He first wore buboes dreadful to the sight,
First felt strange pains and sleepless past the night;
From him the malady received its name.1

Deborah Hayden also explores Columbus and America in Pox: genius, madness, and the mysteries of syphilis (RC201.47 HAY 2003). The first three chpaters of this title are particularly relevant: ‘Christopher Columbus: The First European Syphilitic?’, ‘The Revenge of the Americas’ and ‘A Brief History of the Spirochete’. All of the books in the RC 201 section are about syphilis, so other titles in this area may also be of interest.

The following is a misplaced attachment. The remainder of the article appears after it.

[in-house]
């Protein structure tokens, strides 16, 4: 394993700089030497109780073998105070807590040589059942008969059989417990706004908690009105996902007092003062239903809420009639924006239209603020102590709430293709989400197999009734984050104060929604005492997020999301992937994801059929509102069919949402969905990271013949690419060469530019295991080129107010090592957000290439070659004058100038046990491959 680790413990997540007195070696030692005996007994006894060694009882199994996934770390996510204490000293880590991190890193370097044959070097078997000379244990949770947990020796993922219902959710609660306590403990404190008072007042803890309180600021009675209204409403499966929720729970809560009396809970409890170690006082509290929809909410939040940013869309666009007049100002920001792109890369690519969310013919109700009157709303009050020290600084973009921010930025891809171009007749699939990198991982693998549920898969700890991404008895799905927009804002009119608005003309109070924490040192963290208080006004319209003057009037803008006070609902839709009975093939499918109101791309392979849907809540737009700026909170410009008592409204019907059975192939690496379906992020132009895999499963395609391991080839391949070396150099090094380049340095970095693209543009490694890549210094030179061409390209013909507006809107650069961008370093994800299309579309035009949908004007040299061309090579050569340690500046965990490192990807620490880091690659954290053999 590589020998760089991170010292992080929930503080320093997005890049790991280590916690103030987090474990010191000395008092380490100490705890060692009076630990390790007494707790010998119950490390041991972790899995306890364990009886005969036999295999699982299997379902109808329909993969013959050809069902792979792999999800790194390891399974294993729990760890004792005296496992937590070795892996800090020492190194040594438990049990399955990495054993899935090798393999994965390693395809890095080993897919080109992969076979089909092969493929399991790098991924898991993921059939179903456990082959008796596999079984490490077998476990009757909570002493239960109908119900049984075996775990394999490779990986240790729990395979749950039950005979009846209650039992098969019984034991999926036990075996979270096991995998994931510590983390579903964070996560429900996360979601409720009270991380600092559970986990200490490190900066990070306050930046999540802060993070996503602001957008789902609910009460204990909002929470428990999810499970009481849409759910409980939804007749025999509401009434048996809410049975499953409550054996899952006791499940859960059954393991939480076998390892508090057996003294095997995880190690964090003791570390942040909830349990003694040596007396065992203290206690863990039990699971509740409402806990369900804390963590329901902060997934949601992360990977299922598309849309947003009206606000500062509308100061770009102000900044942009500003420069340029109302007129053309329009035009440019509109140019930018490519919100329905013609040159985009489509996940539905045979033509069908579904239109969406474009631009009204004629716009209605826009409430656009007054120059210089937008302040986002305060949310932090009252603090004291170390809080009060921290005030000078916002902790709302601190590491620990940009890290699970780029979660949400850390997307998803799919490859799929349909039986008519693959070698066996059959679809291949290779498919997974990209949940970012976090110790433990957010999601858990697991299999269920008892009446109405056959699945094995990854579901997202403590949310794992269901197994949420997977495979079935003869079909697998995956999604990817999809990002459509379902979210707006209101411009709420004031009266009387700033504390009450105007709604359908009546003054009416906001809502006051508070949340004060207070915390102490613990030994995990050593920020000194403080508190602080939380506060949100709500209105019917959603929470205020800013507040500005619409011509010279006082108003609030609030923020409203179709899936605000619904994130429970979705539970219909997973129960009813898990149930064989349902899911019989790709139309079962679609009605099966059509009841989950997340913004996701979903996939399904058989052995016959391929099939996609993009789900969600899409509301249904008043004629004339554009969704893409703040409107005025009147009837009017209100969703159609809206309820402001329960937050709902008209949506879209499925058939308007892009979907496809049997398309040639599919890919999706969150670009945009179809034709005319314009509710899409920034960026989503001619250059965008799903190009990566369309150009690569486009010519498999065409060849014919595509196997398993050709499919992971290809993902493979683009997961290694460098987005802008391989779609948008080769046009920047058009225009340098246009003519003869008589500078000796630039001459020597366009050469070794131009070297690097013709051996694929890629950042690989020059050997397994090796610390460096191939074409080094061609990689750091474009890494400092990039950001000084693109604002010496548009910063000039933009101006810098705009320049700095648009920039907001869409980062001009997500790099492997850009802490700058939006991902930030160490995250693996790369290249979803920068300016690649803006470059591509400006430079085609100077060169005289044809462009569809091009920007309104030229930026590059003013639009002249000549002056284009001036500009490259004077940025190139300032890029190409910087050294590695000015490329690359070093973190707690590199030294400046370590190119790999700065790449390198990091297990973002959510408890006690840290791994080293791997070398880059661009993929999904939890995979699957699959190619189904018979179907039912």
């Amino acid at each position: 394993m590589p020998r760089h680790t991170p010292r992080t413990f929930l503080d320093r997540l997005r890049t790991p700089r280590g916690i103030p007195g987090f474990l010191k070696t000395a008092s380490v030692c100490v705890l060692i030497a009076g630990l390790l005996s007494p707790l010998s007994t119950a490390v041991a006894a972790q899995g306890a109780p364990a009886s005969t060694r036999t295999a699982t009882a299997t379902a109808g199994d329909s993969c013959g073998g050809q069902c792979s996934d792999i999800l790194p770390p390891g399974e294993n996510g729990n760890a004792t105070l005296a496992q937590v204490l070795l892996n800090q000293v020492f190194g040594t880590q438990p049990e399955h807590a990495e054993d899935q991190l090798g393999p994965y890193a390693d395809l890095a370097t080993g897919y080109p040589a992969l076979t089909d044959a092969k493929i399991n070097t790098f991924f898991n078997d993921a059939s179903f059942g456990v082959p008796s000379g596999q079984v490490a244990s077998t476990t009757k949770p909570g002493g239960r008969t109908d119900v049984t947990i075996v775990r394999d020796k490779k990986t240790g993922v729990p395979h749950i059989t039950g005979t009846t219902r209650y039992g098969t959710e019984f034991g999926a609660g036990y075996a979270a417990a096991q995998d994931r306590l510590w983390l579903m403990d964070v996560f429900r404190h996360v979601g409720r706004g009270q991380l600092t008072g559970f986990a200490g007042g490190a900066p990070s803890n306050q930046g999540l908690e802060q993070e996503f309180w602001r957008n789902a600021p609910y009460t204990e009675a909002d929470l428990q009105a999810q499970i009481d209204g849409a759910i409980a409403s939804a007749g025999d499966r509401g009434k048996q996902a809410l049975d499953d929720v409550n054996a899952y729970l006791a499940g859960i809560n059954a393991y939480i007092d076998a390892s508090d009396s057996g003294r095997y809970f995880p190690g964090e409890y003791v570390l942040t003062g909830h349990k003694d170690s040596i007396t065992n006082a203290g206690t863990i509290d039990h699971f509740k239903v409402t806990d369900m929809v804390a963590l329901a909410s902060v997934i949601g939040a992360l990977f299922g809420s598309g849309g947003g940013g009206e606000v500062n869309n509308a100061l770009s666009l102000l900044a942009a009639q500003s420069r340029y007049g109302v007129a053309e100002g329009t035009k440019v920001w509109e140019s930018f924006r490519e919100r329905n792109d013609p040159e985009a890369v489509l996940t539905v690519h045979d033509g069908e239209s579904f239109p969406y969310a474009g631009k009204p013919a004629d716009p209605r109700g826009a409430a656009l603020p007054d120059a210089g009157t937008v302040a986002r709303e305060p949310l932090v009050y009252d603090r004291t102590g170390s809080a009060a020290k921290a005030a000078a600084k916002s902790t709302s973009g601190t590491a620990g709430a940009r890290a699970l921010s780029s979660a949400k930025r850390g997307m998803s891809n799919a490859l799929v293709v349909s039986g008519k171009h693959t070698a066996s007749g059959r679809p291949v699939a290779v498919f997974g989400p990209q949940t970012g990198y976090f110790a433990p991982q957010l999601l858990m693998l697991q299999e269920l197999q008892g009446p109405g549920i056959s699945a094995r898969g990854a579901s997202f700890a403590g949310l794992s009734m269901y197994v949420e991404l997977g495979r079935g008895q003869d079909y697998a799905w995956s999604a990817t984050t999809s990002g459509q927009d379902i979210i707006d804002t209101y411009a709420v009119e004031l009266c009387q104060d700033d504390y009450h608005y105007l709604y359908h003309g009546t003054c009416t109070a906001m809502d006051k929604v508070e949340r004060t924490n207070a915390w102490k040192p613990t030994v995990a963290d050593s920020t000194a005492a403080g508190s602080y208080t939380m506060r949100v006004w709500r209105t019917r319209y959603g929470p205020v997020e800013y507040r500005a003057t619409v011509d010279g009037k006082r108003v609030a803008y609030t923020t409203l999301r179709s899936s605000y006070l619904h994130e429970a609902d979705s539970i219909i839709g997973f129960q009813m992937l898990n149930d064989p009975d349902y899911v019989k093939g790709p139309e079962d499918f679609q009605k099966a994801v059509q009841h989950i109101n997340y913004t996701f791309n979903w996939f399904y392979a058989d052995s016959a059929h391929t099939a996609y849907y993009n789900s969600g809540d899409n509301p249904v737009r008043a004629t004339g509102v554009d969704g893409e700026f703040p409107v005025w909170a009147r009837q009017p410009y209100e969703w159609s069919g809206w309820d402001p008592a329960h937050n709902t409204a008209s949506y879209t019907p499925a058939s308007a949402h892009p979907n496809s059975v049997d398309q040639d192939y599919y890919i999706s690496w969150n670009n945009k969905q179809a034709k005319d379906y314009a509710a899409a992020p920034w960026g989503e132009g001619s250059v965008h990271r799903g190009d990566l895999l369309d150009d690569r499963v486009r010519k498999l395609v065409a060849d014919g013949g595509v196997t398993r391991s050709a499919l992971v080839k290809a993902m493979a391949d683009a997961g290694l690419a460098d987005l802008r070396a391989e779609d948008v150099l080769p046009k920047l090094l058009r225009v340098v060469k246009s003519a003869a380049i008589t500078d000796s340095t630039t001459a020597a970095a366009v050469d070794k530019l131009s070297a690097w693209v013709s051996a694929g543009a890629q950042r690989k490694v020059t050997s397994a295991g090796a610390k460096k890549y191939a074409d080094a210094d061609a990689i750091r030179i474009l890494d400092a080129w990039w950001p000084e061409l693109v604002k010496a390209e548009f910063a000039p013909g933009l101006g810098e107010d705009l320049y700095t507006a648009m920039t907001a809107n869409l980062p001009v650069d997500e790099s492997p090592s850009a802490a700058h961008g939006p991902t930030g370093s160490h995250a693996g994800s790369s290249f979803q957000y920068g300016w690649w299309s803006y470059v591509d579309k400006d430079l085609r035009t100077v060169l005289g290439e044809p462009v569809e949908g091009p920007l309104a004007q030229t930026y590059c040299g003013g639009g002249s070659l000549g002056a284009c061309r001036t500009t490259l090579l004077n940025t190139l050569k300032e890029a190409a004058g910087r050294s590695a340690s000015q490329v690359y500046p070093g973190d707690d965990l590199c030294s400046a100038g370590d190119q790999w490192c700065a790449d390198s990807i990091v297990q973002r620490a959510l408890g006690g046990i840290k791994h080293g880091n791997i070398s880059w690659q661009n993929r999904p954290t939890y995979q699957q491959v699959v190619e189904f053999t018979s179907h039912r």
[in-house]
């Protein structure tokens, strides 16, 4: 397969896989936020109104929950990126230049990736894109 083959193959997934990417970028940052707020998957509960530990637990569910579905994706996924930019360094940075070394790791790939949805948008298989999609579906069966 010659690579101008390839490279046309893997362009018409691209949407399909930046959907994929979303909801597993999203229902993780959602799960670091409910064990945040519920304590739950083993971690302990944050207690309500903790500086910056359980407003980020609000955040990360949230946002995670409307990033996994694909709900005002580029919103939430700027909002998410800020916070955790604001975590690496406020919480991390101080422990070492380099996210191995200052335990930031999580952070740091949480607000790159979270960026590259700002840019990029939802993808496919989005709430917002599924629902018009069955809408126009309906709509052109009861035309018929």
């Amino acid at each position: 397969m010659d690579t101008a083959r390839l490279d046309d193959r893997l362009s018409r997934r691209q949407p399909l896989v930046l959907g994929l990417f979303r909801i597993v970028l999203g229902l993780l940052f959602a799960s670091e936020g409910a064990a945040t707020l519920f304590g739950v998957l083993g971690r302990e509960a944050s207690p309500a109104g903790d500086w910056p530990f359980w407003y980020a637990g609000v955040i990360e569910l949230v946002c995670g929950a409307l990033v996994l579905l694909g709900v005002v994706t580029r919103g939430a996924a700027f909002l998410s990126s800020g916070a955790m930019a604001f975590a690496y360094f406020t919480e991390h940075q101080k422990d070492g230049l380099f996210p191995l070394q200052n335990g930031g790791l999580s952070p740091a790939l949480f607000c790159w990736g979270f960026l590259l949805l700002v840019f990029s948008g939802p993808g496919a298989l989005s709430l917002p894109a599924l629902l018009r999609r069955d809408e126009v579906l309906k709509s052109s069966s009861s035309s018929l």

Several works held in the library focus specifically on the biological repercussions of the conquest of the New World. Noble David Cook examines the effect deadly Eurasian sicknesses had on Amerindians and vice versa in Born to die : disease and New World conquest, 1492-1650 (E59.D58 COO 1998). The consequences of the introduction of the bacterial spirochete Treponema pallidum (which triggers venereal syphilis, pinta and yaws) into Europe are interspersed across this narrative of disease. Another useful text on this subject, which also discusses pintas and yaws, is the essay ‘Pre-Columbian Treponematosis in Coastal North Carolina’ by Georgieann Bogdan and David S. Weaver, which appears in Disease and demography in the Americas (E59.A5 DIS 1992), edited by John W. Verano and Douglas H. Ubelaker. The essay looks at skeletal material and what it can tell us about treponemal infections.